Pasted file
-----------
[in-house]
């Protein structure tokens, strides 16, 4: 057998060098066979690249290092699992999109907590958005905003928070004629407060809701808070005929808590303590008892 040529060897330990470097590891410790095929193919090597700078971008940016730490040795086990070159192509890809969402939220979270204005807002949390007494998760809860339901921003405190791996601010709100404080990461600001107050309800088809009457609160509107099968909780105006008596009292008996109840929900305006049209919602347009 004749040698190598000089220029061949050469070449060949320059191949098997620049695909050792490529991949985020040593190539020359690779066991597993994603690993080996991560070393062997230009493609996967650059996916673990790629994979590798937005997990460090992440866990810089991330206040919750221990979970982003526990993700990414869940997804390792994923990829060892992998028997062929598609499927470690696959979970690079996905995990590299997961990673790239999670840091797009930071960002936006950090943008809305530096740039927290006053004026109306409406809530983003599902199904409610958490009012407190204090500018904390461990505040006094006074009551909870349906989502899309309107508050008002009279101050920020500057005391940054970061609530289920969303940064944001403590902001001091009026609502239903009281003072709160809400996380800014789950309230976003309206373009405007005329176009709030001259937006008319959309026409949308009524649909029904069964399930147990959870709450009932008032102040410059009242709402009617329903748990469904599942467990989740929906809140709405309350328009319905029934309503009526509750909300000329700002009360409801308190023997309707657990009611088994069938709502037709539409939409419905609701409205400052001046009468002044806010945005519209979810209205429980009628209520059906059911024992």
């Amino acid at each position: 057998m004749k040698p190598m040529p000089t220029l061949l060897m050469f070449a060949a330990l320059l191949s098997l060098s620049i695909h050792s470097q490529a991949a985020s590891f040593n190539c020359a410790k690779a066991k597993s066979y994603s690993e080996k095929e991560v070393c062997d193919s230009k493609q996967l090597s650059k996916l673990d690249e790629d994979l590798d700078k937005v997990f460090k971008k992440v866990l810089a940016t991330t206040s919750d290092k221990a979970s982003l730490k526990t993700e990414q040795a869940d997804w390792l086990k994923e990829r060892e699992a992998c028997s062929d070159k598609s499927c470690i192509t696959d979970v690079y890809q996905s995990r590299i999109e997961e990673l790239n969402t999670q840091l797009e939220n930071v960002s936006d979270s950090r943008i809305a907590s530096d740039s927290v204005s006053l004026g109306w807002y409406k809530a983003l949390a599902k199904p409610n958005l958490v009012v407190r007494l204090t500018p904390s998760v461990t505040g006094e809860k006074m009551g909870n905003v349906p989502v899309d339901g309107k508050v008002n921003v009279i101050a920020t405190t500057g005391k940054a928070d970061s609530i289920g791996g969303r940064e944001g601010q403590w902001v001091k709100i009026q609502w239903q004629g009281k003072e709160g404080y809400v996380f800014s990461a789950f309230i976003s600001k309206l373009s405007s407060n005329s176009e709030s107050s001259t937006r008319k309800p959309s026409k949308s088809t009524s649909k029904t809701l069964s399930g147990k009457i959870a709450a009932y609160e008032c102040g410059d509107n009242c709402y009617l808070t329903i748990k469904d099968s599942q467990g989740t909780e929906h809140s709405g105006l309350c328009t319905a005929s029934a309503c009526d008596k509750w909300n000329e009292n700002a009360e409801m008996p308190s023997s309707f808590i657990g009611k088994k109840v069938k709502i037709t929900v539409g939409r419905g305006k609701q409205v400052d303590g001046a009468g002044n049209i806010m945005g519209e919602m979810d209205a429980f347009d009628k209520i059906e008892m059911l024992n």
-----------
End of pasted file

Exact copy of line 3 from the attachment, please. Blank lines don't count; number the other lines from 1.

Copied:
């Amino acid at each position: 057998m004749k040698p190598m040529p000089t220029l061949l060897m050469f070449a060949a330990l320059l191949s098997l060098s620049i695909h050792s470097q490529a991949a985020s590891f040593n190539c020359a410790k690779a066991k597993s066979y994603s690993e080996k095929e991560v070393c062997d193919s230009k493609q996967l090597s650059k996916l673990d690249e790629d994979l590798d700078k937005v997990f460090k971008k992440v866990l810089a940016t991330t206040s919750d290092k221990a979970s982003l730490k526990t993700e990414q040795a869940d997804w390792l086990k994923e990829r060892e699992a992998c028997s062929d070159k598609s499927c470690i192509t696959d979970v690079y890809q996905s995990r590299i999109e997961e990673l790239n969402t999670q840091l797009e939220n930071v960002s936006d979270s950090r943008i809305a907590s530096d740039s927290v204005s006053l004026g109306w807002y409406k809530a983003l949390a599902k199904p409610n958005l958490v009012v407190r007494l204090t500018p904390s998760v461990t505040g006094e809860k006074m009551g909870n905003v349906p989502v899309d339901g309107k508050v008002n921003v009279i101050a920020t405190t500057g005391k940054a928070d970061s609530i289920g791996g969303r940064e944001g601010q403590w902001v001091k709100i009026q609502w239903q004629g009281k003072e709160g404080y809400v996380f800014s990461a789950f309230i976003s600001k309206l373009s405007s407060n005329s176009e709030s107050s001259t937006r008319k309800p959309s026409k949308s088809t009524s649909k029904t809701l069964s399930g147990k009457i959870a709450a009932y609160e008032c102040g410059d509107n009242c709402y009617l808070t329903i748990k469904d099968s599942q467990g989740t909780e929906h809140s709405g105006l309350c328009t319905a005929s029934a309503c009526d008596k509750w909300n000329e009292n700002a009360e409801m008996p308190s023997s309707f808590i657990g009611k088994k109840v069938k709502i037709t929900v539409g939409r419905g305006k609701q409205v400052d303590g001046a009468g002044n049209i806010m945005g519209e919602m979810d209205a429980f347009d009628k209520i059906e008892m059911l024992n």